Boris Johnson says we need to be ‘cautious’ lifting lockdown
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Conservatives in the anti-lockdown Covid Recovery Group, such as Steve Baker, are using data to support a faster phased end to strict measures. Under a draft plan revealed this week, non-essential shops and some outdoor sport would reopen in April, followed by pubs and restaurants in May and domestic holidays in July.
It followed comments by Mark Woolhouse, an expert in infectious disease at Edinburgh University, who told MPs via video link on Wednesday: “If you’re driven by the data and not by dates, right now, you should be looking at earlier unlocking.”
Mr Woolhouse’s comments refer to the Prime Minister’s latest wordplay soundbite in which he said the Government will follow “data, not dates” to signpost its lockdown exit roadmap.
Mr Johnson said a cautious approach in “stages” would be adhered to – with hospitality the last aspect brought back.
Anxiety across all sectors is intensifying with the likes of nightclubs and music venues requesting urgent Government intervention over fears they face “extinction”.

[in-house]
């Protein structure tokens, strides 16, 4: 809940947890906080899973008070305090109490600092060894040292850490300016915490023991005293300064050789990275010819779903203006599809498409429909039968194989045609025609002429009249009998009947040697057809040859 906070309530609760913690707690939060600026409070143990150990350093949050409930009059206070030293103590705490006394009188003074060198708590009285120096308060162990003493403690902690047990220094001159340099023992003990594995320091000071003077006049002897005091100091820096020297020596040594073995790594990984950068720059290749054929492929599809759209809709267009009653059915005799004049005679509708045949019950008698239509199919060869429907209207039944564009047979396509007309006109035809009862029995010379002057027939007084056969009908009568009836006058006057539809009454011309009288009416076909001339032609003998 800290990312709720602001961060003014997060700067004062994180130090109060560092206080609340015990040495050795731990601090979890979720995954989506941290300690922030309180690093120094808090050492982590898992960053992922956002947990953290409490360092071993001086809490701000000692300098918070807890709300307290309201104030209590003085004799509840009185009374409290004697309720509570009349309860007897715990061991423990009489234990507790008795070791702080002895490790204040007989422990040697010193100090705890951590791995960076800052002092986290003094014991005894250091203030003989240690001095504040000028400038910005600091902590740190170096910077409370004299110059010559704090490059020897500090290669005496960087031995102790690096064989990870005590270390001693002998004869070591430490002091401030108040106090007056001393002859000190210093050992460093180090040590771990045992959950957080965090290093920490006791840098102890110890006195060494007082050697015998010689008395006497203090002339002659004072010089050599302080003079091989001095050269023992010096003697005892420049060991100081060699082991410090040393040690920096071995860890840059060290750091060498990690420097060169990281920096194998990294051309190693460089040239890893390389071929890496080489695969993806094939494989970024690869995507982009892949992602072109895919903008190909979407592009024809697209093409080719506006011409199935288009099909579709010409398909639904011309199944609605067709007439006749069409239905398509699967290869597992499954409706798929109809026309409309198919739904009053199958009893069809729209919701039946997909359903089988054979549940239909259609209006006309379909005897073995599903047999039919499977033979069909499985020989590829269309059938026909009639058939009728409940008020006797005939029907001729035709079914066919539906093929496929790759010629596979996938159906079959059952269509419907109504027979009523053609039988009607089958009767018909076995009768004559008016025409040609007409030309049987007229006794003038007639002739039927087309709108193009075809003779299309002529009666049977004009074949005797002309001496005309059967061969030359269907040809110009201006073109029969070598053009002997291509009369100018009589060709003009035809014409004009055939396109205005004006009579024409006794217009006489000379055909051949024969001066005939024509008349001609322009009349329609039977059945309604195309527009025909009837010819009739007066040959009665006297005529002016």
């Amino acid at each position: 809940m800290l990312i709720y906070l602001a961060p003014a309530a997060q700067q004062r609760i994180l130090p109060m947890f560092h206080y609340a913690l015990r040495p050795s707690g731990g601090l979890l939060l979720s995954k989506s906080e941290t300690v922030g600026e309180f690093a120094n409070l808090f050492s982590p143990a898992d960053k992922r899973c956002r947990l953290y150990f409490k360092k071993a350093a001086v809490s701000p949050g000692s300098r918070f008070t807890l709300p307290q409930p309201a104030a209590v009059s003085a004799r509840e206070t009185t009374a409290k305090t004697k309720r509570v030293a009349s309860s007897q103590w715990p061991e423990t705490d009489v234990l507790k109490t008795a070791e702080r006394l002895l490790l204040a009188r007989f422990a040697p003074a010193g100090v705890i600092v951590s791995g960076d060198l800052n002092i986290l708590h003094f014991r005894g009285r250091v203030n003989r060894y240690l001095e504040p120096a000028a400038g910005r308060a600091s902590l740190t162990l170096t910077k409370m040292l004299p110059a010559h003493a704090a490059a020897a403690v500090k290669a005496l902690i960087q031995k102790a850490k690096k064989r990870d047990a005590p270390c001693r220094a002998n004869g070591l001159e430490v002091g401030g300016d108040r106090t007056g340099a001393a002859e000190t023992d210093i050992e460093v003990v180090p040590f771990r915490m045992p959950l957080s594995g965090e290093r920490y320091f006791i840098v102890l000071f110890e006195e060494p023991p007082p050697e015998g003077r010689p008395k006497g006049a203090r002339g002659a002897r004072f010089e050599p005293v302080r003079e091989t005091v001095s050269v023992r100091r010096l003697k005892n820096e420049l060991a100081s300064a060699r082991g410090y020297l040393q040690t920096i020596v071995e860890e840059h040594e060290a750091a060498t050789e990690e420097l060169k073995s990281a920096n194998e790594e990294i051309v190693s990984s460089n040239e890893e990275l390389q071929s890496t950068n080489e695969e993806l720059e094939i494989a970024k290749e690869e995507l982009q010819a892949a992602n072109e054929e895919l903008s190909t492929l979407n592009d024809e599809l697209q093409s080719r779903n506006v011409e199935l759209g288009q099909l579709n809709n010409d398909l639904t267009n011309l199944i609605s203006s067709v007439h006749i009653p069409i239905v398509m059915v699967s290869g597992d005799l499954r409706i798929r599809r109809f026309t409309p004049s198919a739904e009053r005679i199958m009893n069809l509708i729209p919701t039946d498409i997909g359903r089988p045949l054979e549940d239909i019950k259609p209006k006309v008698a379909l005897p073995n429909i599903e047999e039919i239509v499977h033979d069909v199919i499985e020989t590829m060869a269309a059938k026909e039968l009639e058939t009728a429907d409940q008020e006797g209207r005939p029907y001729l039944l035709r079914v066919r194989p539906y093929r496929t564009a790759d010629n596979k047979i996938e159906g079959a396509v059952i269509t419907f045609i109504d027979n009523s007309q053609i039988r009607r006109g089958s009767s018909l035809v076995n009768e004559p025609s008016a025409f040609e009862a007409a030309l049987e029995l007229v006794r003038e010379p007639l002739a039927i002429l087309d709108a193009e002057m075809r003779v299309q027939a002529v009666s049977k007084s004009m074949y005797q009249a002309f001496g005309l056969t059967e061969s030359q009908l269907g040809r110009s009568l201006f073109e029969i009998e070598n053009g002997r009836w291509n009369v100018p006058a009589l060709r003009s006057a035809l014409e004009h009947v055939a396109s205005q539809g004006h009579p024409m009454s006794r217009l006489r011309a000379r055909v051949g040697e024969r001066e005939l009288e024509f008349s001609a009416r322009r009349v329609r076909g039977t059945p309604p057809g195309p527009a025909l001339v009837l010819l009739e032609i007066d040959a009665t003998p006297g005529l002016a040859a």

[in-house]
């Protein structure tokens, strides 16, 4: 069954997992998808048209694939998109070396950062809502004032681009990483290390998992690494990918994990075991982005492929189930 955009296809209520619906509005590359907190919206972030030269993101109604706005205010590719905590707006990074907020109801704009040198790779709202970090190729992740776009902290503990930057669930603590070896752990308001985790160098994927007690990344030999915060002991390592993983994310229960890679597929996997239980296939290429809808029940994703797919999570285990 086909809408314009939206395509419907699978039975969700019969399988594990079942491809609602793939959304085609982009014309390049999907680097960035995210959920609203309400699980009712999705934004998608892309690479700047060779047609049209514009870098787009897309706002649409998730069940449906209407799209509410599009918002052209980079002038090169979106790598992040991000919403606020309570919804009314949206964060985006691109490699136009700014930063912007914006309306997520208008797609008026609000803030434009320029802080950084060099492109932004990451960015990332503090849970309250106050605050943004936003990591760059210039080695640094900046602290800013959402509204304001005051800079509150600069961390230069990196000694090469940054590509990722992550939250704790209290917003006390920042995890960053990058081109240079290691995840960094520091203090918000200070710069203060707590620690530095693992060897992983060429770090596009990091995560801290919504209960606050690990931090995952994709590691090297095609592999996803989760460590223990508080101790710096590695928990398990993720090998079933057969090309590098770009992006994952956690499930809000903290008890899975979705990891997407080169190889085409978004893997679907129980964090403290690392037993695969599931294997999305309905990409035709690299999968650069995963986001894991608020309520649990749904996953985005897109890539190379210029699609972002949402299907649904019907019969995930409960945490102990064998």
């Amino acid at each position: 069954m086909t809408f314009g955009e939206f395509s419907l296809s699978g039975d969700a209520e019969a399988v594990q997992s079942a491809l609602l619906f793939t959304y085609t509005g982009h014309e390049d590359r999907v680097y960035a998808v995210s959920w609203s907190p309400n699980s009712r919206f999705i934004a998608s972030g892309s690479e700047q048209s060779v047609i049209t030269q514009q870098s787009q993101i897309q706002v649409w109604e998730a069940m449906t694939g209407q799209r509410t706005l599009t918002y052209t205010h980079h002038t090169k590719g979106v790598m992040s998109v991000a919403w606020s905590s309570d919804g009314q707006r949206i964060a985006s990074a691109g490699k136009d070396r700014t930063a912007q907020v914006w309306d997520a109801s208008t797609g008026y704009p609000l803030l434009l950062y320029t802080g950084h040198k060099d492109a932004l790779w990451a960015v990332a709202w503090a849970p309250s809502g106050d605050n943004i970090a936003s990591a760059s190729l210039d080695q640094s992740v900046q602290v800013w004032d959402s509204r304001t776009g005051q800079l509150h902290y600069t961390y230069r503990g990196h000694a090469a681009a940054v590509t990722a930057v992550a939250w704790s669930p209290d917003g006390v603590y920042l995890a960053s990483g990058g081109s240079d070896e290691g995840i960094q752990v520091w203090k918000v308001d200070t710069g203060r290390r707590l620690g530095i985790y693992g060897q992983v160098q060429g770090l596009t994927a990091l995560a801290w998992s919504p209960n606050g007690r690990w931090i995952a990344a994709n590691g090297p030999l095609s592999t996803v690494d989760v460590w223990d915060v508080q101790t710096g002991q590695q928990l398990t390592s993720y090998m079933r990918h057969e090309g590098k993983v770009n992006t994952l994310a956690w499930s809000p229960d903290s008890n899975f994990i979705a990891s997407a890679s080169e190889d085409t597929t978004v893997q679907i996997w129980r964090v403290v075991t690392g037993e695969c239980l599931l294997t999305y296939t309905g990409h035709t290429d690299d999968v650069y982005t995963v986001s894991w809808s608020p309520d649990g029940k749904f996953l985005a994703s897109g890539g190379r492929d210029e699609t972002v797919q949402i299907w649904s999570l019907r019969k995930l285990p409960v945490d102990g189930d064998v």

Mr Baker echoed Mr Woolhouse in order to pressurise the Prime Minister.
He told The Daily Mail: “Boris Johnson today rightly confirmed he will focus on ‘data, not dates’ for easing restrictions as our recent letter suggested.
“As Professor Woolhouse, a senior government scientific adviser, says, the data are looking so good that Britain may open earlier.’”
Ministers are still targeting March 8 as a school reopening date, followed by non-essential shops.
Pubs and restaurant reopenings soon after are expected to form part of Mr Johnson’s roadmap, due to be revealed on Monday, February 22.
Mr Johnson has said the plan will include specific dates “if we possibly can”.
He is understood to be awaiting evidence on the impact of the UK’s jabs programme on hospital admissions and deaths, available on Friday.
Experts have urged caution in easing restrictions because the number of Covid-19 patients in hospitals is higher than during the first wave in April.
Imperial College London’s React study tested more than 85,000 people in England between February 4 and 13.
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It suggests infections dropped to just one in 200 people in this timeframe.
Infections halved every 15 days, and the R number – which expresses how many people the average infected individual spreads the virus to – is at 0.72, the study found.
But Steven Riley, Imperial’s professor of infectious disease dynamics, said that “because prevalence is high, there essentially isn’t a lot of headroom – there isn’t a lot of leeway”.
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